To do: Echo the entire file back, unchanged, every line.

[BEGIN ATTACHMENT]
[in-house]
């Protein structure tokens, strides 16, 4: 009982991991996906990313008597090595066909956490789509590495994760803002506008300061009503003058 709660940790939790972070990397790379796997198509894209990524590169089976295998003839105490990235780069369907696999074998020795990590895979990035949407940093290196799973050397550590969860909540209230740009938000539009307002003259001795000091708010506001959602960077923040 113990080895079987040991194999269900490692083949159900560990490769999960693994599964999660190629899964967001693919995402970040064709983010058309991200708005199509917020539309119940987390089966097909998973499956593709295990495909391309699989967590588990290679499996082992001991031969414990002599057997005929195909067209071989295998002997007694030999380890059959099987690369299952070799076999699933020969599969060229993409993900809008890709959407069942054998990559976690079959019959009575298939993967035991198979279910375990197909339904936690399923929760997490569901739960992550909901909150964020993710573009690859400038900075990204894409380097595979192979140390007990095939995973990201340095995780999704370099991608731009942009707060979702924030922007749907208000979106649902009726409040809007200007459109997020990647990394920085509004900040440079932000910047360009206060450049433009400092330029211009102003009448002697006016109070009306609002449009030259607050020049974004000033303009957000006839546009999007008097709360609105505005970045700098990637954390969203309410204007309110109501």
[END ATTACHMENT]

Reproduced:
[in-house]
């Protein structure tokens, strides 16, 4: 009982991991996906990313008597090595066909956490789509590495994760803002506008300061009503003058 709660940790939790972070990397790379796997198509894209990524590169089976295998003839105490990235780069369907696999074998020795990590895979990035949407940093290196799973050397550590969860909540209230740009938000539009307002003259001795000091708010506001959602960077923040 113990080895079987040991194999269900490692083949159900560990490769999960693994599964999660190629899964967001693919995402970040064709983010058309991200708005199509917020539309119940987390089966097909998973499956593709295990495909391309699989967590588990290679499996082992001991031969414990002599057997005929195909067209071989295998002997007694030999380890059959099987690369299952070799076999699933020969599969060229993409993900809008890709959407069942054998990559976690079959019959009575298939993967035991198979279910375990197909339904936690399923929760997490569901739960992550909901909150964020993710573009690859400038900075990204894409380097595979192979140390007990095939995973990201340095995780999704370099991608731009942009707060979702924030922007749907208000979106649902009726409040809007200007459109997020990647990394920085509004900040440079932000910047360009206060450049433009400092330029211009102003009448002697006016109070009306609002449009030259607050020049974004000033303009957000006839546009999007008097709360609105505005970045700098990637954390969203309410204007309110109501």